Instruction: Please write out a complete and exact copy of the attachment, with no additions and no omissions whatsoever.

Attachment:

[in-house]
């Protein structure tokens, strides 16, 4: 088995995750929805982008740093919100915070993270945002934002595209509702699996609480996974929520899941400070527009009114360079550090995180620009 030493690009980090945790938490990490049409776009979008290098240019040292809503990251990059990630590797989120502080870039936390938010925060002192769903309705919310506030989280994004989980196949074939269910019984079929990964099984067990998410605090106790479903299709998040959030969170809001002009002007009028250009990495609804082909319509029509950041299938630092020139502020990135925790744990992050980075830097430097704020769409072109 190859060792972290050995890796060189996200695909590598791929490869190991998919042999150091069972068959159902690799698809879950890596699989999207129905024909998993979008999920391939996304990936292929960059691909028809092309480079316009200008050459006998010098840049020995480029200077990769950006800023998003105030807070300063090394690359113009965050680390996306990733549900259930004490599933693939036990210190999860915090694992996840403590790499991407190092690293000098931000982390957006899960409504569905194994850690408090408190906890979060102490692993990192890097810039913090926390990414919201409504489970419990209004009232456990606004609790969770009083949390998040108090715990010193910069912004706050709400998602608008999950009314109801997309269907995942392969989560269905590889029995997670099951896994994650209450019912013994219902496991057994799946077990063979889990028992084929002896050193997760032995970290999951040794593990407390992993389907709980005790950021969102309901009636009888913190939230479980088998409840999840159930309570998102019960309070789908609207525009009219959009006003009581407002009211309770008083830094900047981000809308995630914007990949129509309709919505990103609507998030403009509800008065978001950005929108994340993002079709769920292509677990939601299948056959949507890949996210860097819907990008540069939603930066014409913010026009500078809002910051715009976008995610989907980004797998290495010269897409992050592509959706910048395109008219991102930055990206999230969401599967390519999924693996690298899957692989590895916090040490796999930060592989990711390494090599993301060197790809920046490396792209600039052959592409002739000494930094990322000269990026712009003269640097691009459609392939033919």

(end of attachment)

[in-house]
């Protein structure tokens, strides 16, 4: 088995995750929805982008740093919100915070993270945002934002595209509702699996609480996974929520899941400070527009009114360079550090995180620009 030493690009980090945790938490990490049409776009979008290098240019040292809503990251990059990630590797989120502080870039936390938010925060002192769903309705919310506030989280994004989980196949074939269910019984079929990964099984067990998410605090106790479903299709998040959030969170809001002009002007009028250009990495609804082909319509029509950041299938630092020139502020990135925790744990992050980075830097430097704020769409072109 190859060792972290050995890796060189996200695909590598791929490869190991998919042999150091069972068959159902690799698809879950890596699989999207129905024909998993979008999920391939996304990936292929960059691909028809092309480079316009200008050459006998010098840049020995480029200077990769950006800023998003105030807070300063090394690359113009965050680390996306990733549900259930004490599933693939036990210190999860915090694992996840403590790499991407190092690293000098931000982390957006899960409504569905194994850690408090408190906890979060102490692993990192890097810039913090926390990414919201409504489970419990209004009232456990606004609790969770009083949390998040108090715990010193910069912004706050709400998602608008999950009314109801997309269907995942392969989560269905590889029995997670099951896994994650209450019912013994219902496991057994799946077990063979889990028992084929002896050193997760032995970290999951040794593990407390992993389907709980005790950021969102309901009636009888913190939230479980088998409840999840159930309570998102019960309070789908609207525009009219959009006003009581407002009211309770008083830094900047981000809308995630914007990949129509309709919505990103609507998030403009509800008065978001950005929108994340993002079709769920292509677990939601299948056959949507890949996210860097819907990008540069939603930066014409913010026009500078809002910051715009976008995610989907980004797998290495010269897409992050592509959706910048395109008219991102930055990206999230969401599967390519999924693996690298899957692989590895916090040490796999930060592989990711390494090599993301060197790809920046490396792209600039052959592409002739000494930094990322000269990026712009003269640097691009459609392939033919």